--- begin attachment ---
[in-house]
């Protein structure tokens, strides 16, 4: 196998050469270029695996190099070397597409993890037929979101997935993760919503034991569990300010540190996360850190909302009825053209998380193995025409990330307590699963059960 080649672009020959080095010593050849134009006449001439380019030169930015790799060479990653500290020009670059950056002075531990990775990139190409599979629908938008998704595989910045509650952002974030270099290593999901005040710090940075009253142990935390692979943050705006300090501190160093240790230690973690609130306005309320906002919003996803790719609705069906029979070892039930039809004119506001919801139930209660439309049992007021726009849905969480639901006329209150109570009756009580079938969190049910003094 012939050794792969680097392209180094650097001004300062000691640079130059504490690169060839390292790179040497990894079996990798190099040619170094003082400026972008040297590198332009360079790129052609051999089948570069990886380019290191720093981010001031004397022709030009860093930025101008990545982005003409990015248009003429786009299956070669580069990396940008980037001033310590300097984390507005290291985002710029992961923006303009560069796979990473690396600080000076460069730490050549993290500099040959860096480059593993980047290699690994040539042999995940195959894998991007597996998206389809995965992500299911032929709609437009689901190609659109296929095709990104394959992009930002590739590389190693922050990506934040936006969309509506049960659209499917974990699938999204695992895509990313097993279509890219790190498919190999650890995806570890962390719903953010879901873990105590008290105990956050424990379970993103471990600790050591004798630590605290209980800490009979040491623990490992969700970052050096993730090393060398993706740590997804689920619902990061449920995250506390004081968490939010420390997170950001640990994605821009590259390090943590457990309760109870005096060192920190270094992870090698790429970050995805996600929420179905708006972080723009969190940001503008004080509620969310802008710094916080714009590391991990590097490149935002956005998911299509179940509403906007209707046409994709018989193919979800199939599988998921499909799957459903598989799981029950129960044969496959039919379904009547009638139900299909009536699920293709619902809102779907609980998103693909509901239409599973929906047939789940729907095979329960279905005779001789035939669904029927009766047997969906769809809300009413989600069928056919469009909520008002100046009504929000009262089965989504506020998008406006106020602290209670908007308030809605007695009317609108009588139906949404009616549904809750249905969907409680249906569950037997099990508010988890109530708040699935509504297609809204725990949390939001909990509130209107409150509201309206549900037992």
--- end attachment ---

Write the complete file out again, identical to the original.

[in-house]
């Protein structure tokens, strides 16, 4: 196998050469270029695996190099070397597409993890037929979101997935993760919503034991569990300010540190996360850190909302009825053209998380193995025409990330307590699963059960 080649672009020959080095010593050849134009006449001439380019030169930015790799060479990653500290020009670059950056002075531990990775990139190409599979629908938008998704595989910045509650952002974030270099290593999901005040710090940075009253142990935390692979943050705006300090501190160093240790230690973690609130306005309320906002919003996803790719609705069906029979070892039930039809004119506001919801139930209660439309049992007021726009849905969480639901006329209150109570009756009580079938969190049910003094 012939050794792969680097392209180094650097001004300062000691640079130059504490690169060839390292790179040497990894079996990798190099040619170094003082400026972008040297590198332009360079790129052609051999089948570069990886380019290191720093981010001031004397022709030009860093930025101008990545982005003409990015248009003429786009299956070669580069990396940008980037001033310590300097984390507005290291985002710029992961923006303009560069796979990473690396600080000076460069730490050549993290500099040959860096480059593993980047290699690994040539042999995940195959894998991007597996998206389809995965992500299911032929709609437009689901190609659109296929095709990104394959992009930002590739590389190693922050990506934040936006969309509506049960659209499917974990699938999204695992895509990313097993279509890219790190498919190999650890995806570890962390719903953010879901873990105590008290105990956050424990379970993103471990600790050591004798630590605290209980800490009979040491623990490992969700970052050096993730090393060398993706740590997804689920619902990061449920995250506390004081968490939010420390997170950001640990994605821009590259390090943590457990309760109870005096060192920190270094992870090698790429970050995805996600929420179905708006972080723009969190940001503008004080509620969310802008710094916080714009590391991990590097490149935002956005998911299509179940509403906007209707046409994709018989193919979800199939599988998921499909799957459903598989799981029950129960044969496959039919379904009547009638139900299909009536699920293709619902809102779907609980998103693909509901239409599973929906047939789940729907095979329960279905005779001789035939669904029927009766047997969906769809809300009413989600069928056919469009909520008002100046009504929000009262089965989504506020998008406006106020602290209670908007308030809605007695009317609108009588139906949404009616549904809750249905969907409680249906569950037997099990508010988890109530708040699935509504297609809204725990949390939001909990509130209107409150509201309206549900037992």